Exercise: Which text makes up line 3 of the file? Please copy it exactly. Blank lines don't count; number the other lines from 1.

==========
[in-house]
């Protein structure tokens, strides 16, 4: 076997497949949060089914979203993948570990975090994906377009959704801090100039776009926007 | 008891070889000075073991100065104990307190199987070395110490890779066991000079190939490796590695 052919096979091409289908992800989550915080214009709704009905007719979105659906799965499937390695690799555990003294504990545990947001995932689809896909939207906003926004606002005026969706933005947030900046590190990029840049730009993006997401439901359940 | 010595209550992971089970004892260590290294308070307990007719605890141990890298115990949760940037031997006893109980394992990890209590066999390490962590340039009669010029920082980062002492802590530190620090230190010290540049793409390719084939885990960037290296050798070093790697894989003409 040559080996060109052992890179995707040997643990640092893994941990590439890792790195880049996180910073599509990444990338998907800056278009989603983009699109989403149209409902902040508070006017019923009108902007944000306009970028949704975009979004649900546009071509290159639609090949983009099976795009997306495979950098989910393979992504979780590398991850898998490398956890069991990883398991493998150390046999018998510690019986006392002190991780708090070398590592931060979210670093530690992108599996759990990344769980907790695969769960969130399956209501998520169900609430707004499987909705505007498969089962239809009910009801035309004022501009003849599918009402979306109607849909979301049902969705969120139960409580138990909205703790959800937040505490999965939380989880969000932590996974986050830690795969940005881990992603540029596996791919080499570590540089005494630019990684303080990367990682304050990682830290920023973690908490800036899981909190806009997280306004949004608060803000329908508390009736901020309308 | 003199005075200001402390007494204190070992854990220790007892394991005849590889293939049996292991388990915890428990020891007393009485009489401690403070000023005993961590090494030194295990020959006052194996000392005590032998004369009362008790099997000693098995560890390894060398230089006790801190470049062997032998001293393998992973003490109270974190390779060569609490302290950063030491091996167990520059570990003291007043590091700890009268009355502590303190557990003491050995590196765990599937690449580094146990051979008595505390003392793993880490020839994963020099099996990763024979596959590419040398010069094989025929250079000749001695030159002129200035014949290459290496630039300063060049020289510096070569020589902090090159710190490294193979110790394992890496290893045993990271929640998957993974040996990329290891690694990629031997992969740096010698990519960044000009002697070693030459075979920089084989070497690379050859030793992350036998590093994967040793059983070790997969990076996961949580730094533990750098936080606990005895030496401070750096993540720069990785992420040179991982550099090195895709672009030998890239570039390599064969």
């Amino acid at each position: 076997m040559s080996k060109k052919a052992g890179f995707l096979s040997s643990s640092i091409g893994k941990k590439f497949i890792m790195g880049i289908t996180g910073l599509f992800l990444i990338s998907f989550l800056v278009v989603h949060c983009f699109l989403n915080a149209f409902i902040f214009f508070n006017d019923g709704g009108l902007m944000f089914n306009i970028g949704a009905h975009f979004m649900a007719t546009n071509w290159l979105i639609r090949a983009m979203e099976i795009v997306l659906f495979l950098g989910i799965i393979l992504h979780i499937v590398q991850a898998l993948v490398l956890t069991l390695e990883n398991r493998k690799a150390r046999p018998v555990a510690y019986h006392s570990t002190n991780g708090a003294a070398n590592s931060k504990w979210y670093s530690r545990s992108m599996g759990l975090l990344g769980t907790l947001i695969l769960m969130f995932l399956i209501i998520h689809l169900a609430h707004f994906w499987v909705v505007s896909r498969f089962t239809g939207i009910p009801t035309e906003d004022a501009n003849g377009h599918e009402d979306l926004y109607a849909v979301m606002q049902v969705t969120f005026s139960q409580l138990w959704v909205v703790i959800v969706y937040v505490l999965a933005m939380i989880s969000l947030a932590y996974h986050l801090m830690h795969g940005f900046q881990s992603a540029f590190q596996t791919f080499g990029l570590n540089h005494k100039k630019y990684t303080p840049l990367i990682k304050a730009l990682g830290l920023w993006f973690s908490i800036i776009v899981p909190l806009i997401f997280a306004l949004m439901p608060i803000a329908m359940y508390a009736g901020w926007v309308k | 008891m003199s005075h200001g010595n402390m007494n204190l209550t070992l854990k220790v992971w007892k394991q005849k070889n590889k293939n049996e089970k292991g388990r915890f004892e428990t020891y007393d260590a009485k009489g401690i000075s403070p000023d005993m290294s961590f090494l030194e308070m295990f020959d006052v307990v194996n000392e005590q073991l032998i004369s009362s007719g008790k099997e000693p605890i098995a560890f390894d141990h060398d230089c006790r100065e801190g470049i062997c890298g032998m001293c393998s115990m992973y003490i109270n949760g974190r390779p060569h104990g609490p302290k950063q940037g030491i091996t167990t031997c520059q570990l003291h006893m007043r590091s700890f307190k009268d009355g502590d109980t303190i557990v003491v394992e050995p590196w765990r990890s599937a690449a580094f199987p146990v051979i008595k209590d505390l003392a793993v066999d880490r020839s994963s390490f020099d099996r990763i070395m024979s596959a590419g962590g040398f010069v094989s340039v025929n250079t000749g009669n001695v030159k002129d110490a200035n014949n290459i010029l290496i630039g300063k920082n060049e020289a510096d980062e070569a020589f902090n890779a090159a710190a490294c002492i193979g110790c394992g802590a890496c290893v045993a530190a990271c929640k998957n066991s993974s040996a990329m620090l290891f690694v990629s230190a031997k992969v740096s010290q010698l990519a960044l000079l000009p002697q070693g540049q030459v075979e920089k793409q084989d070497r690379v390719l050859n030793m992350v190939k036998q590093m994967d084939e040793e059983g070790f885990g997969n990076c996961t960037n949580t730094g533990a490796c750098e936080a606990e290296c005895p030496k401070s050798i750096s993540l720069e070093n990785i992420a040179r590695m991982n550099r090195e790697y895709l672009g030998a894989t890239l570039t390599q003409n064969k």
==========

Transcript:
């Amino acid at each position: 076997m040559s080996k060109k052919a052992g890179f995707l096979s040997s643990s640092i091409g893994k941990k590439f497949i890792m790195g880049i289908t996180g910073l599509f992800l990444i990338s998907f989550l800056v278009v989603h949060c983009f699109l989403n915080a149209f409902i902040f214009f508070n006017d019923g709704g009108l902007m944000f089914n306009i970028g949704a009905h975009f979004m649900a007719t546009n071509w290159l979105i639609r090949a983009m979203e099976i795009v997306l659906f495979l950098g989910i799965i393979l992504h979780i499937v590398q991850a898998l993948v490398l956890t069991l390695e990883n398991r493998k690799a150390r046999p018998v555990a510690y019986h006392s570990t002190n991780g708090a003294a070398n590592s931060k504990w979210y670093s530690r545990s992108m599996g759990l975090l990344g769980t907790l947001i695969l769960m969130f995932l399956i209501i998520h689809l169900a609430h707004f994906w499987v909705v505007s896909r498969f089962t239809g939207i009910p009801t035309e906003d004022a501009n003849g377009h599918e009402d979306l926004y109607a849909v979301m606002q049902v969705t969120f005026s139960q409580l138990w959704v909205v703790i959800v969706y937040v505490l999965a933005m939380i989880s969000l947030a932590y996974h986050l801090m830690h795969g940005f900046q881990s992603a540029f590190q596996t791919f080499g990029l570590n540089h005494k100039k630019y990684t303080p840049l990367i990682k304050a730009l990682g830290l920023w993006f973690s908490i800036i776009v899981p909190l806009i997401f997280a306004l949004m439901p608060i803000a329908m359940y508390a009736g901020w926007v309308k | 008891m003199s005075h200001g010595n402390m007494n204190l209550t070992l854990k220790v992971w007892k394991q005849k070889n590889k293939n049996e089970k292991g388990r915890f004892e428990t020891y007393d260590a009485k009489g401690i000075s403070p000023d005993m290294s961590f090494l030194e308070m295990f020959d006052v307990v194996n000392e005590q073991l032998i004369s009362s007719g008790k099997e000693p605890i098995a560890f390894d141990h060398d230089c006790r100065e801190g470049i062997c890298g032998m001293c393998s115990m992973y003490i109270n949760g974190r390779p060569h104990g609490p302290k950063q940037g030491i091996t167990t031997c520059q570990l003291h006893m007043r590091s700890f307190k009268d009355g502590d109980t303190i557990v003491v394992e050995p590196w765990r990890s599937a690449a580094f199987p146990v051979i008595k209590d505390l003392a793993v066999d880490r020839s994963s390490f020099d099996r990763i070395m024979s596959a590419g962590g040398f010069v094989s340039v025929n250079t000749g009669n001695v030159k002129d110490a200035n014949n290459i010029l290496i630039g300063k920082n060049e020289a510096d980062e070569a020589f902090n890779a090159a710190a490294c002492i193979g110790c394992g802590a890496c290893v045993a530190a990271c929640k998957n066991s993974s040996a990329m620090l290891f690694v990629s230190a031997k992969v740096s010290q010698l990519a960044l000079l000009p002697q070693g540049q030459v075979e920089k793409q084989d070497r690379v390719l050859n030793m992350v190939k036998q590093m994967d084939e040793e059983g070790f885990g997969n990076c996961t960037n949580t730094g533990a490796c750098e936080a606990e290296c005895p030496k401070s050798i750096s993540l720069e070093n990785i992420a040179r590695m991982n550099r090195e790697y895709l672009g030998a894989t890239l570039t390599q003409n064969k």